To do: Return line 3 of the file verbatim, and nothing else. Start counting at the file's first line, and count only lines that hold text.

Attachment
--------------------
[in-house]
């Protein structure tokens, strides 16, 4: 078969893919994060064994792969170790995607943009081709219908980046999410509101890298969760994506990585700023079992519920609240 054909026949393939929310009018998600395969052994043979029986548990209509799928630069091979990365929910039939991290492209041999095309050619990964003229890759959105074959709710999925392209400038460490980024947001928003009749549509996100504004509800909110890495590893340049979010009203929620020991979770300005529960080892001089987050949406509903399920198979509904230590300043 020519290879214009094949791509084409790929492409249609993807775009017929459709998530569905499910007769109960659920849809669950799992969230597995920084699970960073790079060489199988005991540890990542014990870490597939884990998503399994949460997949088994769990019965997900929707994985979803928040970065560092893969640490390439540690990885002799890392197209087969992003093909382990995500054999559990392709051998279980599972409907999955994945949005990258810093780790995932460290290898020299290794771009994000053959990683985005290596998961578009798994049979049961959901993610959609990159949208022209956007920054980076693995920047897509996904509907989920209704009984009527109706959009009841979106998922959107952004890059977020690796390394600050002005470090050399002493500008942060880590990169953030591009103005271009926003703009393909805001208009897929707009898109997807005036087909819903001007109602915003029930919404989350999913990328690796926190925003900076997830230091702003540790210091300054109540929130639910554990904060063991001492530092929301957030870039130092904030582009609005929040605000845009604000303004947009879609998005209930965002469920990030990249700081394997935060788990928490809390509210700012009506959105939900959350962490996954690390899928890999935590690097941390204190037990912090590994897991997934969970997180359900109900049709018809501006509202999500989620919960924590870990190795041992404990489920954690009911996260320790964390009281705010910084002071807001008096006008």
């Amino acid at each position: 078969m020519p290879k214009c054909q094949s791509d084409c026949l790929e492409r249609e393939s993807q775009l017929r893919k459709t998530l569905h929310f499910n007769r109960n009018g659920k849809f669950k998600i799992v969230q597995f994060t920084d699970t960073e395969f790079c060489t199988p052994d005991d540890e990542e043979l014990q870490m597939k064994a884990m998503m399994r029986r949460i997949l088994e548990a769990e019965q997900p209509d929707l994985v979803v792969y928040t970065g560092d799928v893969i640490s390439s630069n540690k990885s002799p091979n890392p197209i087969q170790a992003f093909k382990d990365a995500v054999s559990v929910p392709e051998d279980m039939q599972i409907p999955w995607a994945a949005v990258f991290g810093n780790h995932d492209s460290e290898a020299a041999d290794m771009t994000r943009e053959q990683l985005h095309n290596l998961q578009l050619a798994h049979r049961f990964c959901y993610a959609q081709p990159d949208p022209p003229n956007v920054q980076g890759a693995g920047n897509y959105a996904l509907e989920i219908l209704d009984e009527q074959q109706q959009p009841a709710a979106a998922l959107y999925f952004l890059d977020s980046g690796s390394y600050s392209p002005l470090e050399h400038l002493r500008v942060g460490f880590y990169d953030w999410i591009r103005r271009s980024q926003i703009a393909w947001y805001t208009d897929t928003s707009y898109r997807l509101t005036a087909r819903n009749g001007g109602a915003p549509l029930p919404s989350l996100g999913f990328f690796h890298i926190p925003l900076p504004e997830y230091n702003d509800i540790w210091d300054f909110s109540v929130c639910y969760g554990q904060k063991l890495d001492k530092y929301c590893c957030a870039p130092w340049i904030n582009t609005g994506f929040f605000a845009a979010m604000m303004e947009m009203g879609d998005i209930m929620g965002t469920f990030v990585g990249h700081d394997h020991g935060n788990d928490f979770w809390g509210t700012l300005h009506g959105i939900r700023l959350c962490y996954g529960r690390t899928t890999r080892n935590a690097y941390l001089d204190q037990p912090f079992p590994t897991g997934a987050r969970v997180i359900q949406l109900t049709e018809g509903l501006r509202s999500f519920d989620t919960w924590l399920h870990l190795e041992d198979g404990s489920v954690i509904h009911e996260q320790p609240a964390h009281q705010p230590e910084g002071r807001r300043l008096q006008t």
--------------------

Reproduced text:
């Amino acid at each position: 078969m020519p290879k214009c054909q094949s791509d084409c026949l790929e492409r249609e393939s993807q775009l017929r893919k459709t998530l569905h929310f499910n007769r109960n009018g659920k849809f669950k998600i799992v969230q597995f994060t920084d699970t960073e395969f790079c060489t199988p052994d005991d540890e990542e043979l014990q870490m597939k064994a884990m998503m399994r029986r949460i997949l088994e548990a769990e019965q997900p209509d929707l994985v979803v792969y928040t970065g560092d799928v893969i640490s390439s630069n540690k990885s002799p091979n890392p197209i087969q170790a992003f093909k382990d990365a995500v054999s559990v929910p392709e051998d279980m039939q599972i409907p999955w995607a994945a949005v990258f991290g810093n780790h995932d492209s460290e290898a020299a041999d290794m771009t994000r943009e053959q990683l985005h095309n290596l998961q578009l050619a798994h049979r049961f990964c959901y993610a959609q081709p990159d949208p022209p003229n956007v920054q980076g890759a693995g920047n897509y959105a996904l509907e989920i219908l209704d009984e009527q074959q109706q959009p009841a709710a979106a998922l959107y999925f952004l890059d977020s980046g690796s390394y600050s392209p002005l470090e050399h400038l002493r500008v942060g460490f880590y990169d953030w999410i591009r103005r271009s980024q926003i703009a393909w947001y805001t208009d897929t928003s707009y898109r997807l509101t005036a087909r819903n009749g001007g109602a915003p549509l029930p919404s989350l996100g999913f990328f690796h890298i926190p925003l900076p504004e997830y230091n702003d509800i540790w210091d300054f909110s109540v929130c639910y969760g554990q904060k063991l890495d001492k530092y929301c590893c957030a870039p130092w340049i904030n582009t609005g994506f929040f605000a845009a979010m604000m303004e947009m009203g879609d998005i209930m929620g965002t469920f990030v990585g990249h700081d394997h020991g935060n788990d928490f979770w809390g509210t700012l300005h009506g959105i939900r700023l959350c962490y996954g529960r690390t899928t890999r080892n935590a690097y941390l001089d204190q037990p912090f079992p590994t897991g997934a987050r969970v997180i359900q949406l109900t049709e018809g509903l501006r509202s999500f519920d989620t919960w924590l399920h870990l190795e041992d198979g404990s489920v954690i509904h009911e996260q320790p609240a964390h009281q705010p230590e910084g002071r807001r300043l008096q006008t």